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ranking = 0.66666666666667
keywords = tremor
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17/76. SANDO: another presentation of mitochondrial disease.

    PURPOSE: To describe a unique mitochondrial syndrome that may present with the combination of ocular manifestations, sensory symptoms, and speech dysfunction. DESIGN: Case report. methods: Case report and review of the literature. RESULTS: A 43-year-old man presented with a Sensory Ataxic Neuropathy, dysarthria, and Ophthalmoparesis (SANDO). Nerve conduction studies showed a sensory ganglionopathy. Skeletal muscle biopsy revealed ragged red fibers, and polymerase chain reaction analysis of the tissue demonstrated multiple mitochondrial dna deletions. CONCLUSION: Mitochondrial disease should be considered in cases of external ophthalmoplegia, especially if a sensory ganglionopathy and dysarthria are present.
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ranking = 3.622450627846E-5
keywords = action
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18/76. Episodic ataxia type 1 with distal weakness: a novel manifestation of a potassium channelopathy.

    Episodic ataxia type1 (EA1) is an autosomal dominant disorder characterised by episodes of ataxia, dysarthria, tremor and visual disturbances lasting for seconds or minutes, precipitated by physical and emotional stress, startle or sudden movements. In addition there is continuous myokymia. Phenotypic variants such as the combination with epilepsy, shortening of the achilles tendon in children, transient postural abnormalities in infancy, and a very few patients with longer lasting episodes have been reported. We describe a 10-year-old girl with EA1 who has distal weakness with paresis of the extensors of the feet and prolonged spells of limb stiffness (neuromyotonia) lasting up to 12 hours. A novel single nucleotide change at position 785 T > C that alters a highly conserved residue in the third transmembrane segment of the voltage-gated potassium channel Kv1.1 was found.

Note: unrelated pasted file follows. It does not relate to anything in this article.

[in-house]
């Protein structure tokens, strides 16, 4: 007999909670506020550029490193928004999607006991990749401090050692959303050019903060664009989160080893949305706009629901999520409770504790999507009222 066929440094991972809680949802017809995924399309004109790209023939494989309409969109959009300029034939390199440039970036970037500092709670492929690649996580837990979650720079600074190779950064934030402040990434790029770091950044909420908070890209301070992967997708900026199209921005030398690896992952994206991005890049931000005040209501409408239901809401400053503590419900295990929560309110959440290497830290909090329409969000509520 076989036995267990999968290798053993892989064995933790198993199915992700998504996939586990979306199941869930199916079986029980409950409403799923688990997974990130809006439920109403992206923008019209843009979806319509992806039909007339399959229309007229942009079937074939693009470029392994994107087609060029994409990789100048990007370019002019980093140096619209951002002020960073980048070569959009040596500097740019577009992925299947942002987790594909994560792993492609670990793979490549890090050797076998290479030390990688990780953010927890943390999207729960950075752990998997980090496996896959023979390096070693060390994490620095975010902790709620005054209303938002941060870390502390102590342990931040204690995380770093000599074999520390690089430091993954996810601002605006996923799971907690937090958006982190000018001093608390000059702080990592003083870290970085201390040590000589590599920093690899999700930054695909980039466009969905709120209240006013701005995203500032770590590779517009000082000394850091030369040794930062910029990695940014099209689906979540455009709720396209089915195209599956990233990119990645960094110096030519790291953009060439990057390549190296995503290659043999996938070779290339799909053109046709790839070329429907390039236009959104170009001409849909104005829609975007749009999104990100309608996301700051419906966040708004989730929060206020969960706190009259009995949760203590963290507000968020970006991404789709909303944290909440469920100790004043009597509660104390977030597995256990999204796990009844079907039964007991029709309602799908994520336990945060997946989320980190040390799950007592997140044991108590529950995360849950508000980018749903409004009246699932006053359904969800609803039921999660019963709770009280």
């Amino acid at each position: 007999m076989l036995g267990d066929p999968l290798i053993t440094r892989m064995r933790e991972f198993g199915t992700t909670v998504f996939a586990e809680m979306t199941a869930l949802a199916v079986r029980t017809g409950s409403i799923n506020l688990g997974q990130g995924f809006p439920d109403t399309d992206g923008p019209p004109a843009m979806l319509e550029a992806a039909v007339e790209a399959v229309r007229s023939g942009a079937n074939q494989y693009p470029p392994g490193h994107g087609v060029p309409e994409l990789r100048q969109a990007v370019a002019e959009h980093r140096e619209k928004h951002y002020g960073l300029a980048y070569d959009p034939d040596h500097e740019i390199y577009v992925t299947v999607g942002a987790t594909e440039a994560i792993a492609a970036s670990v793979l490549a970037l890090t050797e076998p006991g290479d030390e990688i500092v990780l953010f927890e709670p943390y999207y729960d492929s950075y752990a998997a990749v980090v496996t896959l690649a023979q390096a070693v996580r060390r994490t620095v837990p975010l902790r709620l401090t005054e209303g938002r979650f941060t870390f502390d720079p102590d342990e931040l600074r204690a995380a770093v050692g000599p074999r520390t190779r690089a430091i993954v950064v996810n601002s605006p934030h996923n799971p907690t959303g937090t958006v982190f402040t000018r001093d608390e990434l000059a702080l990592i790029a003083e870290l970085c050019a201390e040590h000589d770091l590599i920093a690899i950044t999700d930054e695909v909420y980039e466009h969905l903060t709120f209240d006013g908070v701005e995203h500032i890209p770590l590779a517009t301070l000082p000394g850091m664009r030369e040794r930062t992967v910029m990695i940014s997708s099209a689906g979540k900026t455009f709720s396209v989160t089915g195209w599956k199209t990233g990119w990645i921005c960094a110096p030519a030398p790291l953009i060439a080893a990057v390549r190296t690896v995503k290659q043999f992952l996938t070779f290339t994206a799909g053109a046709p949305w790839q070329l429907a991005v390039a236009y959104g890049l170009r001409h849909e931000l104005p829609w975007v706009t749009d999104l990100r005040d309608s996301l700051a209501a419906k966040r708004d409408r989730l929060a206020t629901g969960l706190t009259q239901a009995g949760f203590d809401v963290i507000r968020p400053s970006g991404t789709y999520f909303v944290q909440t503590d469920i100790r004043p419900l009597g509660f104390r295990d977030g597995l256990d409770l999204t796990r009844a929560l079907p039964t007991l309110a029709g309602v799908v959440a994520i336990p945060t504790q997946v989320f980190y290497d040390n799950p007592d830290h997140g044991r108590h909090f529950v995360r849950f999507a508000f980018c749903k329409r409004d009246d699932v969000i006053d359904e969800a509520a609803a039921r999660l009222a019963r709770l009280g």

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ranking = 0.11111111111111
keywords = tremor
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19/76. Preserved prism adaptation in bilateral optic ataxia: strategic versus adaptive reaction to prisms.